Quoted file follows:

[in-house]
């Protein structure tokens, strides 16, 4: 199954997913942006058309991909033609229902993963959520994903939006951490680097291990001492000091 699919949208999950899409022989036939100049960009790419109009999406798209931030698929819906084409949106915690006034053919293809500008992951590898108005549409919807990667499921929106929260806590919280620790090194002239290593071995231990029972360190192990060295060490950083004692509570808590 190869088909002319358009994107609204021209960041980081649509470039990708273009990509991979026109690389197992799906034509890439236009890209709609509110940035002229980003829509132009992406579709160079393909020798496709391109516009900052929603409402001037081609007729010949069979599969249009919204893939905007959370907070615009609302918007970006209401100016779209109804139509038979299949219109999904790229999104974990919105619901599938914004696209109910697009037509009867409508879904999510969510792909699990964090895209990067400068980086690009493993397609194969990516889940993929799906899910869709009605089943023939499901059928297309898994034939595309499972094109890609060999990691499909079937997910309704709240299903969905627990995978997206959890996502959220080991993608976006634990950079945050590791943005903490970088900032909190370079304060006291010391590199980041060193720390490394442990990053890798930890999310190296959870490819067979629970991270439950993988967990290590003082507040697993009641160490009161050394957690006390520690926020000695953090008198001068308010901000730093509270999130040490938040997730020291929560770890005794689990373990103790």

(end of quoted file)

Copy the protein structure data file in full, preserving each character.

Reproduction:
[in-house]
């Protein structure tokens, strides 16, 4: 199954997913942006058309991909033609229902993963959520994903939006951490680097291990001492000091 699919949208999950899409022989036939100049960009790419109009999406798209931030698929819906084409949106915690006034053919293809500008992951590898108005549409919807990667499921929106929260806590919280620790090194002239290593071995231990029972360190192990060295060490950083004692509570808590 190869088909002319358009994107609204021209960041980081649509470039990708273009990509991979026109690389197992799906034509890439236009890209709609509110940035002229980003829509132009992406579709160079393909020798496709391109516009900052929603409402001037081609007729010949069979599969249009919204893939905007959370907070615009609302918007970006209401100016779209109804139509038979299949219109999904790229999104974990919105619901599938914004696209109910697009037509009867409508879904999510969510792909699990964090895209990067400068980086690009493993397609194969990516889940993929799906899910869709009605089943023939499901059928297309898994034939595309499972094109890609060999990691499909079937997910309704709240299903969905627990995978997206959890996502959220080991993608976006634990950079945050590791943005903490970088900032909190370079304060006291010391590199980041060193720390490394442990990053890798930890999310190296959870490819067979629970991270439950993988967990290590003082507040697993009641160490009161050394957690006390520690926020000695953090008198001068308010901000730093509270999130040490938040997730020291929560770890005794689990373990103790």